Edu wrote:5) There is a very interesting example of this opening of old (and dusty?) accounting books. It's about John Denver american sales. Till 1999, John had 9.75 million album sales certified by RIAA. After several emails of a big fan of him to persons on the RCA label, he received one saying that they would start searching for old documents in order to discover how much John had sold in US till the present time. Well, the time passed by and when it seems that it had been just an empty promise a surprise happened (sadly John had already passed away)..in May of 2001, almost two years after the promise of RCA (made by the same man who started the still ongoing process of the upgrade of all Elvis Presley sales), all the back catalog of John was actualized by the addition of 20.5 million album sales (including more 8.5 million unexpected sales for his "Greatest Hits" album). So, from less than 10 million John jumped to more than 30 million. This is a prime example of how much artists sales are still "hidden" on some offices. So, when we look at RIAA we have to keep in mind that many sales are still not seeing the light of day on their database, big examples being Stevie Wonder, still Elvis Presley, also the Beatles and all Motown artists roster of the 60's and 70's. Also recently, to the surprise of many people, the Queen catalog sales was open by their new American label and many millions suddenly appeared , leaded by the jump of 6 million in their first "Greatest Hits".
Why some labels don't upgraded sales can be due to many reasons, from fear of paying unpaid royalties to sheer lazyness. Depends of the persons that can take this kind of decisions. I believe that in near future each time more and more information about past sales will see the light of day, either in USA and outside. For instance, Warner upgraded many records on their catalog in France as recently as 2001, and now it seems will do the same in the UK. Also many NRA are constructing databases, examples being the NRA of Canada, France, Brazil and Australia. Soon we all will have a lot to discuss about. But remember, it's always in the hands of the labels the truth about sales, certifications depend totally of them.
6) It's necessary to be very careful when analysing sales data. Many times, too many times, journalists that aren't aware of the rules of certifications write things that are afterwards read by fans and then start to become a kind of fact even being not true. One prime example is that many Beatles fans think that the "White Album" is the best-selling album of The Beatles in the USA because the media says that it sold 19 million in America. What the journalist was not careful enough to check (and the fan likewise) was what is the meaning of a Platinum award for a double-album released in 1968..well, according to the RIAA, every double, or triple, or multi-disc album, released before 1982 (why 1982? because it was the year when the first commercial CD's were avalaible to the public), independently of its time lenght, has each individual CD on it counted as one unit toward certification. So, in reality "The White Album" sold 9.5 million copies (what is translated in 19xPlatinum by RIAA rules) and not 19 million copies. The same example in the press is the Pink Floyd's album "The Wall", cited as a 23 million seller instead of a 11.5 million seller DOUBLE album..The prime example on the singles side is the "We Are The World" single. When it was certified, back in 1985, the rule for a Platinum single was 2 (two) million units shipped, so 4 x Platinum means 4 x (2 million units shipped) = 8 million units shipped and NOT 4 million.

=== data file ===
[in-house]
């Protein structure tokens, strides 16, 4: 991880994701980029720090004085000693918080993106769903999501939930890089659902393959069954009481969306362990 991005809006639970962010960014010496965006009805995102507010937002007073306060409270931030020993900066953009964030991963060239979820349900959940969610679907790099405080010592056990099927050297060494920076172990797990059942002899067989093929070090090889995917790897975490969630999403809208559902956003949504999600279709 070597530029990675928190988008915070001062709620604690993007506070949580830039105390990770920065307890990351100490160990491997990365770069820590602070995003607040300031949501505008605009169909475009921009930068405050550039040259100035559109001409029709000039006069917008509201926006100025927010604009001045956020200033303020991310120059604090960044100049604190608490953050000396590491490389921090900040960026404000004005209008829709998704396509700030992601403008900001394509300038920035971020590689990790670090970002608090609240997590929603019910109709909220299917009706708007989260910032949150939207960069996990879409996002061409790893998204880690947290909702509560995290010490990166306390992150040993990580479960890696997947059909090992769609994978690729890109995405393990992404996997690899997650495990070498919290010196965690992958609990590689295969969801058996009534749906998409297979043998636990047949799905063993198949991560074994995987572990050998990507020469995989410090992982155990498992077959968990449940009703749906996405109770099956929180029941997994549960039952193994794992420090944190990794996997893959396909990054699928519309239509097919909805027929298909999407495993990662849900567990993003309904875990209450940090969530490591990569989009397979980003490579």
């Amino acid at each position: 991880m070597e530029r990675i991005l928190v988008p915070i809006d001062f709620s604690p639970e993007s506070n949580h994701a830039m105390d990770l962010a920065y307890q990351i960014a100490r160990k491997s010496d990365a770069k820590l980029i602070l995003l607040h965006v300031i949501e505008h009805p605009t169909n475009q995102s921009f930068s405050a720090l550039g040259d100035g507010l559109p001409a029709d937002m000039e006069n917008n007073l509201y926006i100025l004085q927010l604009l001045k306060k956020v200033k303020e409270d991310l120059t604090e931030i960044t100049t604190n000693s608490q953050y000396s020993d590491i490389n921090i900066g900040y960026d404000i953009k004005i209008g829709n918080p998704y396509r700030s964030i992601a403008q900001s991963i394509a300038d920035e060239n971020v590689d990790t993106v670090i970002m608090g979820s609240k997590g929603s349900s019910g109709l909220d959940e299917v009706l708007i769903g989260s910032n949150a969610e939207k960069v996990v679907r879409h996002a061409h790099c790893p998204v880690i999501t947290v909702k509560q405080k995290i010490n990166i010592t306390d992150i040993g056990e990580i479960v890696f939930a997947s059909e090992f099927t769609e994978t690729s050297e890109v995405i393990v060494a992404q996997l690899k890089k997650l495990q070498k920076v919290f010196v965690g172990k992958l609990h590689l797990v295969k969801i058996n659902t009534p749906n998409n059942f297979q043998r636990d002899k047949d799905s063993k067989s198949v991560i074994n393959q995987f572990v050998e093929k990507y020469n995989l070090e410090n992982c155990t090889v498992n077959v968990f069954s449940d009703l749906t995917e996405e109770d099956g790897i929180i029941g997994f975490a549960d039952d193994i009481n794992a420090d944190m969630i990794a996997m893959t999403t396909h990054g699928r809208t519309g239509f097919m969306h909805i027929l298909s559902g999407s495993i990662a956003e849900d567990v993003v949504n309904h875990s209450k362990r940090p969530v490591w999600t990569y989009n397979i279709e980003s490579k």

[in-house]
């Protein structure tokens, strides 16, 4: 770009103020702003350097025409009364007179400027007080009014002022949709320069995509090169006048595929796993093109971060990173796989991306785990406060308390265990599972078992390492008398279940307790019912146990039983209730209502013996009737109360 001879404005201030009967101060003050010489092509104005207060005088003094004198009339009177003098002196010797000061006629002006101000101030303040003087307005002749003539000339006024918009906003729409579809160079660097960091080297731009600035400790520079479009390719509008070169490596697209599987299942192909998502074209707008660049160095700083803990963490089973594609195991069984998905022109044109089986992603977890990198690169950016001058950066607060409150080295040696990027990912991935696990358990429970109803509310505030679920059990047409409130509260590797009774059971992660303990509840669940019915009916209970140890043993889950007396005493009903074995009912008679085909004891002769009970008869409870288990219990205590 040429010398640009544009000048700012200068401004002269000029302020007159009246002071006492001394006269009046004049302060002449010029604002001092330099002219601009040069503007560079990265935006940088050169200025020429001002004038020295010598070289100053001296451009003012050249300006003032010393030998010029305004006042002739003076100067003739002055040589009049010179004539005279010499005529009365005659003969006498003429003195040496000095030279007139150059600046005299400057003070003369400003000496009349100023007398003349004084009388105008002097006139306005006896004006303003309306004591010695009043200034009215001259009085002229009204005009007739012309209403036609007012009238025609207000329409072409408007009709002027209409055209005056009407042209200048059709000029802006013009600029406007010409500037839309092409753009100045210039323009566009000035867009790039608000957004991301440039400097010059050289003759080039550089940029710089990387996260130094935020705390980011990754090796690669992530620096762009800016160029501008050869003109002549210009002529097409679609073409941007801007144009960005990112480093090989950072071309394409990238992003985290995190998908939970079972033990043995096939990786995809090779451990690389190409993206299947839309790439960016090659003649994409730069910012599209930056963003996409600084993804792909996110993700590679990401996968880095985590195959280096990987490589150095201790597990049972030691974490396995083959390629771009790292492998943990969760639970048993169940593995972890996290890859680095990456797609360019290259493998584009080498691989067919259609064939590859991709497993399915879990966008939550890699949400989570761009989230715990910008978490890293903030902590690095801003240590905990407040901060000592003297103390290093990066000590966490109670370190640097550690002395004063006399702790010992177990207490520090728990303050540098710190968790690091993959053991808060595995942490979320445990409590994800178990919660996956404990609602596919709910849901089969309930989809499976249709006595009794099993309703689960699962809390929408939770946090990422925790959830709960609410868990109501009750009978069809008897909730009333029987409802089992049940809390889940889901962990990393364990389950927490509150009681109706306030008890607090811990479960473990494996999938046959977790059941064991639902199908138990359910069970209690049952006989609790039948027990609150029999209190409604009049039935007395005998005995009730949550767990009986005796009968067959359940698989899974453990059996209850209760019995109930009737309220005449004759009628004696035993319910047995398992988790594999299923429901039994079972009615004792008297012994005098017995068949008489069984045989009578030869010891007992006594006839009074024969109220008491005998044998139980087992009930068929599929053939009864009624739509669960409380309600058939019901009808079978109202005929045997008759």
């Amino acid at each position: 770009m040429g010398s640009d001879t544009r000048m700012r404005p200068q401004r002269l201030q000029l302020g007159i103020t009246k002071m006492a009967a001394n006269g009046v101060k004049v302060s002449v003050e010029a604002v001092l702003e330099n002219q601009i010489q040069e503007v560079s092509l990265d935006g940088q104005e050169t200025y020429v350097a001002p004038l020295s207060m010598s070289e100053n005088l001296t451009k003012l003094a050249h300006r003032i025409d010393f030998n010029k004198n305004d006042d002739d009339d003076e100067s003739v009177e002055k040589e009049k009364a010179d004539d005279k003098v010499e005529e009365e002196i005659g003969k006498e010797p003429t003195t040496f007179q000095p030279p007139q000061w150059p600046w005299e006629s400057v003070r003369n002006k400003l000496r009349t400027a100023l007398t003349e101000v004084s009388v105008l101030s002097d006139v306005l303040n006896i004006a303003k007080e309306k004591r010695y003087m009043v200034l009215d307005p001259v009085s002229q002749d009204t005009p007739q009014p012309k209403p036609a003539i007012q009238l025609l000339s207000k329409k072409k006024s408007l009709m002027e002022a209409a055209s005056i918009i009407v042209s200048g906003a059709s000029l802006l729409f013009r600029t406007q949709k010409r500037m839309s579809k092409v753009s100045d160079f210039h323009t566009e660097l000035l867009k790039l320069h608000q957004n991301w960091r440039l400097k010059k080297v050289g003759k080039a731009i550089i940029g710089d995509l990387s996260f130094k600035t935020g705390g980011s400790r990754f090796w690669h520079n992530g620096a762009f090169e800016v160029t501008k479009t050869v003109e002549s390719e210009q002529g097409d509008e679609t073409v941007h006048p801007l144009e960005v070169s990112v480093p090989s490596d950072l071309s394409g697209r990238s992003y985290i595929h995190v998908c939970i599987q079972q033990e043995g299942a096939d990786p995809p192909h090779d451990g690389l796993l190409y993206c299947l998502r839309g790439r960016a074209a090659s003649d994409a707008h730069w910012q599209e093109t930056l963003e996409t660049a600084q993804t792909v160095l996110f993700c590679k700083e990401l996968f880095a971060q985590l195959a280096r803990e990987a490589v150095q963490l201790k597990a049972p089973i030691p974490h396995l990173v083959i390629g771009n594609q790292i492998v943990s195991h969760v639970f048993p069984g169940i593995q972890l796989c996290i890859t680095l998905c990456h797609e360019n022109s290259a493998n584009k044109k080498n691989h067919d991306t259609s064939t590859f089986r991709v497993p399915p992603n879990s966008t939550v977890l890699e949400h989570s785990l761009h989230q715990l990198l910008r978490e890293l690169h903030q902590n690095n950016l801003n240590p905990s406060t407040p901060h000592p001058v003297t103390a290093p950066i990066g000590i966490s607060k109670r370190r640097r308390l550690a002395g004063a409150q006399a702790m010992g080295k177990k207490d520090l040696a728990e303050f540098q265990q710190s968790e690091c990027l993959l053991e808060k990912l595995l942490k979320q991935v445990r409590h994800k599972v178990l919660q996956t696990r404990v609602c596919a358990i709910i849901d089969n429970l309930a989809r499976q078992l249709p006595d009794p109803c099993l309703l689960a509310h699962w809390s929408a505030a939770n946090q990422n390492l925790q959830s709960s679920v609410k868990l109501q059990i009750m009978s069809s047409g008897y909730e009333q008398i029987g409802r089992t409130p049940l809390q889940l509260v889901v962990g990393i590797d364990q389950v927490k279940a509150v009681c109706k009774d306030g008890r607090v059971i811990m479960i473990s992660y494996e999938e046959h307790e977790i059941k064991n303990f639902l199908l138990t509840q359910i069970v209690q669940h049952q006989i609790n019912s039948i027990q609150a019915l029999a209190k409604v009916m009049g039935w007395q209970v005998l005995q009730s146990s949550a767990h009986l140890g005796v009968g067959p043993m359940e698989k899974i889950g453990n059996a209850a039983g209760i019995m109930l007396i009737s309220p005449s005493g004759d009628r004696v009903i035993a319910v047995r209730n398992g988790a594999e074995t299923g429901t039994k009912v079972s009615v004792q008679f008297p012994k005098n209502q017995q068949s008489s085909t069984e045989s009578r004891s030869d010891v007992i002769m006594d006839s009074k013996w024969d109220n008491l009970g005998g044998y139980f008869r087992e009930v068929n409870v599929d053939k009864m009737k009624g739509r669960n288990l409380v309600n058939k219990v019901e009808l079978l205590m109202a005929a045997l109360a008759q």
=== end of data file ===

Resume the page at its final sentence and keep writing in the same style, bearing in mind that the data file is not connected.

People cannot assume that Platinum means million, that depend of what kind of record we are talking about and the rules when the record was certified. The same problem happens with box-sets certifications. Many people believe that Springsteen's "Live 1975-85" 3-CD or 5-LP box set sold 13 million!!! Such thing could never be possible, it sold more than 4.3 million sets, and 13 million comes from multiplying 4.3 million times 3 CD for each set. The figure of 4.3 million for a 3-CD set is already exceptional enough. This rule (which started in 1991 and was improved in 1992) was made to call attention to the box-set market that was in expansion. But when we talk about certifications in the UK we don't need to worry, independently of the number of CDs inside an "album", each "album" is counted only once for certifications, so in the UK we translate awards directly to sales unlike in the USA. But attention, in many markets of the world, rules were changed some time ago, prime examples being the German and Brazilian certifications. So we always need to know the certification date in order to know how much sales the award represents..